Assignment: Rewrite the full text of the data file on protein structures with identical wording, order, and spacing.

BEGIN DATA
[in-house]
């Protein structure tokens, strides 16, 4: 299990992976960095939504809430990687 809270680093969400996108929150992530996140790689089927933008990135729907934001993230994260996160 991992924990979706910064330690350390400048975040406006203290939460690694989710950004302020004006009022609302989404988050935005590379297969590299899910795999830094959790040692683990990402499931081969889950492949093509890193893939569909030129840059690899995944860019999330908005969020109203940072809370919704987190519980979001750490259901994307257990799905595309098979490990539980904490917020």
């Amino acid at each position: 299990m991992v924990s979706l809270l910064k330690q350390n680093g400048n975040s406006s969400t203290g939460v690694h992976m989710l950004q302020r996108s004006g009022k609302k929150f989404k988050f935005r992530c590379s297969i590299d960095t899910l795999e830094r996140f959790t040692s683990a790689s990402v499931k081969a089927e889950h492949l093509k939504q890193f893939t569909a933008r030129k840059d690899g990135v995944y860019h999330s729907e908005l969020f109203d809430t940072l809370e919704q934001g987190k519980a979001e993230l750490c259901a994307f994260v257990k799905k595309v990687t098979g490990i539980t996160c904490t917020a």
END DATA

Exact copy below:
[in-house]
């Protein structure tokens, strides 16, 4: 299990992976960095939504809430990687 809270680093969400996108929150992530996140790689089927933008990135729907934001993230994260996160 991992924990979706910064330690350390400048975040406006203290939460690694989710950004302020004006009022609302989404988050935005590379297969590299899910795999830094959790040692683990990402499931081969889950492949093509890193893939569909030129840059690899995944860019999330908005969020109203940072809370919704987190519980979001750490259901994307257990799905595309098979490990539980904490917020």
């Amino acid at each position: 299990m991992v924990s979706l809270l910064k330690q350390n680093g400048n975040s406006s969400t203290g939460v690694h992976m989710l950004q302020r996108s004006g009022k609302k929150f989404k988050f935005r992530c590379s297969i590299d960095t899910l795999e830094r996140f959790t040692s683990a790689s990402v499931k081969a089927e889950h492949l093509k939504q890193f893939t569909a933008r030129k840059d690899g990135v995944y860019h999330s729907e908005l969020f109203d809430t940072l809370e919704q934001g987190k519980a979001e993230l750490c259901a994307f994260v257990k799905k595309v990687t098979g490990i539980t996160c904490t917020a």